I headed down to Virginia for a family wedding barely a week after I had returned home from Indonesia. The wedding was beautiful–which I feel goes without saying, when two people who love each other have a day to celebrate that with family and friends–and I had a wonderful time hanging out with my mom, my brother, and my brother’s girlfriend.
While in Cape Charles, we spent quite a bit of time by the water. Many of my family members in the area are fishermen (as in people that make their livings via fishing; I think the correct term might actually be watermen, but I confess I don’t actually know). I loved seeing the crab pots piled up along the dock, the boats gently bobbing in the salty Atlantic waters. At first I was disappointed by the lack of color in the boats, after having spent so long in Southeast Asia with its rainbow of water vessels, but the nets and crab pots made up for the gleaming white sides of the fishing boats. I don’t know what it is about the sea that inspires humans to surround themselves with color, but it is something I have always appreciated.
Virginia is a state rich with history, and I have many memories from my childhood of visiting places like Jamestown and Williamsburg. Even though we were only there for a very fleeting visit this time, my mother and I did pop over to the Barrier Islands Center and Almshouse Farm.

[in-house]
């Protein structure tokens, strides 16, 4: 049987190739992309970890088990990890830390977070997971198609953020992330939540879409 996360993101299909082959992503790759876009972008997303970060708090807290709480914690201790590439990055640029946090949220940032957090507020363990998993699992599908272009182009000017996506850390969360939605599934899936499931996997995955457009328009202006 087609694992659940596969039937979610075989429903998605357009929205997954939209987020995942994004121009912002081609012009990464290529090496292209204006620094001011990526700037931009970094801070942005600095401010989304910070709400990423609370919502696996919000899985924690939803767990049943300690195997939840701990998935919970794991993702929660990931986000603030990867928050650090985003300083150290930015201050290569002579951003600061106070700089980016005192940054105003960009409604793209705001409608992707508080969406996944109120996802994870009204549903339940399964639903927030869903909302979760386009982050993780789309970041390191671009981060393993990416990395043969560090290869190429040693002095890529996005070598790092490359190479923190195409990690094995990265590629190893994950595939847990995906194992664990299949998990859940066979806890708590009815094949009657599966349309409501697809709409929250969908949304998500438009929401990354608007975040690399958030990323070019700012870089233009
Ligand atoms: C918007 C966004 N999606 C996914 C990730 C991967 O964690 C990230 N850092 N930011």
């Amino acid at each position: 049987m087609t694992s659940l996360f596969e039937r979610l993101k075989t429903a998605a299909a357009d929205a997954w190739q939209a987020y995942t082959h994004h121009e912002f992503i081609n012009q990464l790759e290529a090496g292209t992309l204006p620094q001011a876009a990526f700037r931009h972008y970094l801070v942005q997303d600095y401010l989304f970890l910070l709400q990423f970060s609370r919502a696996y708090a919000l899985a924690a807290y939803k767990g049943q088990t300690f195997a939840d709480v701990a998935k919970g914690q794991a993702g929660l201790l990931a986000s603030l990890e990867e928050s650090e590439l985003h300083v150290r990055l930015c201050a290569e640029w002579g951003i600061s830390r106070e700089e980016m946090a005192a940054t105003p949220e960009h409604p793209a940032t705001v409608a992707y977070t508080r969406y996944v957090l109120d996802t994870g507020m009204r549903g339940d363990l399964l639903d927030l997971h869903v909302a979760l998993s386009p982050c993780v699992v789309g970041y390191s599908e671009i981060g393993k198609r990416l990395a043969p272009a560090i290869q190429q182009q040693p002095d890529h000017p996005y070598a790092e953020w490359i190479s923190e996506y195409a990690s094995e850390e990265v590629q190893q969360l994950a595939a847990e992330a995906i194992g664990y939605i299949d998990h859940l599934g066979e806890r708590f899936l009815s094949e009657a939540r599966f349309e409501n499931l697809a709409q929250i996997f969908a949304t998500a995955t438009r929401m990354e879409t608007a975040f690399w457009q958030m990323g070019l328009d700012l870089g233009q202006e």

The Almshouse took in “inmates,” who for various reasons were down on their luck and homeless from 1804 to 1952. There are three main buildings on the ground: the large farmhouse (built in the 1890s after the original burned to the ground); an outdoor kitchen which, if I remember correctly, is still the original building from the early 1700s, when it was still just a family farm; and a smaller building in the back, built in 1910, which housed African-American “inmates.” The main farmhouse has been preserved much as it was (the African-American section has been converted to offices and event space, which I feel says something about how we treat African-American history as a whole), and contains various artifacts from the people who lived there: clothing, photos, letters… you name it, it is there. Parts of the farmhouse have also been set aside for artifacts which give insights into life in the greater barrier island area, both from the past and today.
The center is run by a few lovely people, truly dedicated to local history, and is completely free. Tiny historical sites like this one are some of my favorite places, and I highly recommend checking this one out if ever in the area.
Due to college and working and running off to other countries, it’s been a long time since I’ve had a chance to visit the Cape Charles area. I had almost forgotten how rich and wonderful a place it is, and I am so thankful I had to the opportunity to be reminded this summer.
 Fun fact, the Atlantic Ocean is actually saltier than the Pacific Ocean. I’ve always associated the ocean with being overwhelmingly salty, and I did not feel this way in Indonesia, and could never quite determine why. Turns out, it simply literally has less salt in it.